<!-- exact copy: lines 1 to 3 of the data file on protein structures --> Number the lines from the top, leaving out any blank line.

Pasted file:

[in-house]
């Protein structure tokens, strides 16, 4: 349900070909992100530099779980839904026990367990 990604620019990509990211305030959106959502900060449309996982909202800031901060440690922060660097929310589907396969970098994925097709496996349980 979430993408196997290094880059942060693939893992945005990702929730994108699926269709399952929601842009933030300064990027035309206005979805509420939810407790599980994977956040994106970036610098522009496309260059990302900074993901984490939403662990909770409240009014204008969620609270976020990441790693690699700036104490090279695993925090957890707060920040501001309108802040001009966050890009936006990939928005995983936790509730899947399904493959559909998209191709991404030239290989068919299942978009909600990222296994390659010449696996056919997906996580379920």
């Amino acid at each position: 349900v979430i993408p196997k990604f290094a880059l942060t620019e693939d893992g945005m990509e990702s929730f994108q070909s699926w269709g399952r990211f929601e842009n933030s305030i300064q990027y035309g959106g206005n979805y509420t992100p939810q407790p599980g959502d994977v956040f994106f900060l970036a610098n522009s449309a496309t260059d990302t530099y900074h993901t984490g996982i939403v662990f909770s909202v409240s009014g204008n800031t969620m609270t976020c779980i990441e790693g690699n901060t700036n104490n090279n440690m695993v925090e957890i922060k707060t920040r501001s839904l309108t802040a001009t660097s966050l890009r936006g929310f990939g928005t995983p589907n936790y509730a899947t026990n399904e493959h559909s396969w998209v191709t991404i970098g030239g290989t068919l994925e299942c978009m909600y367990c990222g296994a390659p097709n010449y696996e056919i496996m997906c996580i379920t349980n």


[in-house]
């Protein structure tokens, strides 16, 4: 349900070909992100530099779980839904026990367990 990604620019990509990211305030959106959502900060449309996982909202800031901060440690922060660097929310589907396969970098994925097709496996349980 979430993408196997290094880059942060693939893992945005990702929730994108699926269709399952929601842009933030300064990027035309206005979805509420939810407790599980994977956040994106970036610098522009496309260059990302900074993901984490939403662990909770409240009014204008969620609270976020990441790693690699700036104490090279695993925090957890707060920040501001309108802040001009966050890009936006990939928005995983936790509730899947399904493959559909998209191709991404030239290989068919299942978009909600990222296994390659010449696996056919997906996580379920």
């Amino acid at each position: 349900v979430i993408p196997k990604f290094a880059l942060t620019e693939d893992g945005m990509e990702s929730f994108q070909s699926w269709g399952r990211f929601e842009n933030s305030i300064q990027y035309g959106g206005n979805y509420t992100p939810q407790p599980g959502d994977v956040f994106f900060l970036a610098n522009s449309a496309t260059d990302t530099y900074h993901t984490g996982i939403v662990f909770s909202v409240s009014g204008n800031t969620m609270t976020c779980i990441e790693g690699n901060t700036n104490n090279n440690m695993v925090e957890i922060k707060t920040r501001s839904l309108t802040a001009t660097s966050l890009r936006g929310f990939g928005t995983p589907n936790y509730a899947t026990n399904e493959h559909s396969w998209v191709t991404i970098g030239g290989t068919l994925e299942c978009m909600y367990c990222g296994a390659p097709n010449y696996e056919i496996m997906c996580i379920t349980n």